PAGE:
Wattflyer's own Wiki thread (since I revised it in 2009) explainst the correct theory and debunks the mythical one: http://www.wattflyer.com/forums/vbgl...y&id=2&catid=4

The Wiki discussion thread covers the edit: http://www.wattflyer.com/forums/showthread.php?t=45589
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Old 09-16-2014, 04:10 PM
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Outside of the airfoil aspect......Flight (motion) through the atmosphere/space can be achieved (sustained) by any aerodynamic reaction related to "enough "force" that supports weight against gravity and enough propulsive thrust against drag"............

As exhibited by the many types of models builders here at Wattflyer have tossed in the air....the NASA Space Shuttle was a prime example of defying the common "airfoil" principles........many great minds in that industry (at the time of it's conception) thought it would be a "brick" once it entered atmospheric conditions and be unmanageable....!
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Old 09-16-2014, 04:52 PM
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Default The real forces of flight

These are the real controlling factors of flight (at least for most of us)

The only comment I will make about the OP, is about helicopters.

Quote

Note that helicopter rotor blades are basically flat wings in a steep angle. The mechanism by which they form lift is exactly the same. Rotor blades are usually not airfoil-shaped or tear-shaped because drag is less of a concern. On the other hand, the angle of attack of the blade is very critical because the vertical lift of the helicopter is controlled by changing the angle of the blades. In this case flat blades might even work better for this purpose than airfoil-shaped ones would.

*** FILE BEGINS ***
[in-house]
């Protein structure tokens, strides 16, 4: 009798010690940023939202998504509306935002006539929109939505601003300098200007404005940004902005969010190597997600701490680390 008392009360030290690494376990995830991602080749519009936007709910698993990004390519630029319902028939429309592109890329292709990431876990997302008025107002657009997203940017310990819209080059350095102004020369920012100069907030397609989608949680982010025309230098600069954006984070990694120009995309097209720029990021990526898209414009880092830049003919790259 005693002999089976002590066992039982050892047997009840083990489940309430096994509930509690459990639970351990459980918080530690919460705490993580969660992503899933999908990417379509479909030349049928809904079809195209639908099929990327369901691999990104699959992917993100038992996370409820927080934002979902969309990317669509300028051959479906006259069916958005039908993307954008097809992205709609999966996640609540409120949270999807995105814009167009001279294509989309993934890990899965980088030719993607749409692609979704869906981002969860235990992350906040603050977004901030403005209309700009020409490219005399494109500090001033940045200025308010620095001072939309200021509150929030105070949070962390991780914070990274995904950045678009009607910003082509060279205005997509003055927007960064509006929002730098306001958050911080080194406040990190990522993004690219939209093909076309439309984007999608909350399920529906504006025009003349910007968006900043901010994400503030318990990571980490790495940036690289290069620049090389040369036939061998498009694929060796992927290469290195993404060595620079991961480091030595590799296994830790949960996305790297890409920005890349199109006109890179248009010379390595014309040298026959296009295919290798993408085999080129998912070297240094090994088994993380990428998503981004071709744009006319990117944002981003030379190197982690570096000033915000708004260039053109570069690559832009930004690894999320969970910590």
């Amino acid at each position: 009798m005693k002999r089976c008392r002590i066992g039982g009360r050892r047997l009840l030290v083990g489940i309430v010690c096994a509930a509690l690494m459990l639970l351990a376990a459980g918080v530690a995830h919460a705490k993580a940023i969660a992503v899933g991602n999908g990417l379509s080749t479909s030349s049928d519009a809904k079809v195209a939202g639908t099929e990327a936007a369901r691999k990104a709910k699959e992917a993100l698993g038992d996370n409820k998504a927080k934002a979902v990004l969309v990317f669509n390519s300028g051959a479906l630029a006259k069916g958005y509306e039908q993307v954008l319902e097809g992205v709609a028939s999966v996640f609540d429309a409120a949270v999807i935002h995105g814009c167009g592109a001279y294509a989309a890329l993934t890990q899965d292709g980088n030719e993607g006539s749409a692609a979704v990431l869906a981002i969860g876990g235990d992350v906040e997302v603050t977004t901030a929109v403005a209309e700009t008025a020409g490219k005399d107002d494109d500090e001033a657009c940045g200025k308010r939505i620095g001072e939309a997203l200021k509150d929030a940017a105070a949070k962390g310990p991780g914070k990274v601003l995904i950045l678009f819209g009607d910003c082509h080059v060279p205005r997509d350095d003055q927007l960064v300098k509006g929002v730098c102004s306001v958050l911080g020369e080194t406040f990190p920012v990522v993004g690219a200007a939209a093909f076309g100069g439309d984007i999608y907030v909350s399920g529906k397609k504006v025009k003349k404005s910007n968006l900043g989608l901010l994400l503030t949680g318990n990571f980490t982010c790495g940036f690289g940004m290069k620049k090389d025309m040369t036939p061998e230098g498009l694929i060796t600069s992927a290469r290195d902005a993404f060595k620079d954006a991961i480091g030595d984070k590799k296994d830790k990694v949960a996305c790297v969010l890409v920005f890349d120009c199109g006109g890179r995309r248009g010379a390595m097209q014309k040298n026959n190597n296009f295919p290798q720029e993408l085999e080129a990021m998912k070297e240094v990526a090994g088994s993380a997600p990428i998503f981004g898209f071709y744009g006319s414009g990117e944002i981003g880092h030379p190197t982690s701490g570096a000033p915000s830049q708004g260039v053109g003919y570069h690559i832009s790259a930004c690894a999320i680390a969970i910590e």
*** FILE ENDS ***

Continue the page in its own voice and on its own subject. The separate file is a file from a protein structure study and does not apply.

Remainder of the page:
If the myth was correct, however, then flat rotor blades would not produce the lift necessary for helicopters to fly.


Unquote

Every helicopter blade I have ever seen is an airfoil shape. Military or civilian it has made no difference.
Normal flying heli's (non aerobatic types) have always had a flat bottom "normal" airfoil. More aerobatic ones had a semi symmetrical airfoil.
Full insane aerobatic model helicopters, have a full symmetrical airfoil.

Try and see if you could get Curtis Youngblood to fly with 1/4" x 1 1/2" plank blades.
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Old 09-16-2014, 05:51 PM
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Yep, that's true, all helis i've seen have some form of traditional airfoil blade, and drag is very much a concern in heli blades as it is in fixed wing.
This shouldn't detract from the 'correctness' of the overall message of the original post though. Possibly the Wattflyer Watt-Wiki article explains it better?
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Old 09-16-2014, 06:20 PM
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I've only physically flown in or been around two types of helicopters, CHP Bell 206 L4 and a CHP AS 350.......As part of two different service patrol and surveillance exercises. Both had "airfoil" shaped props......

As for model heli craft, with only one exception, every model I've seen in the last 15years, flown or repaired/built used "airfoil" shaped props......the one exception was a very old gasser Hirobo Falcon 505 1980's vintage, that used flat wooden blades......it actually flew pretty well but had many frame and head gear failures and was a beast to set-up and repair!

I'm not quite sure the Wiki link provided explains the issues "better" but it is a decent resource to consider.
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Old 09-16-2014, 07:40 PM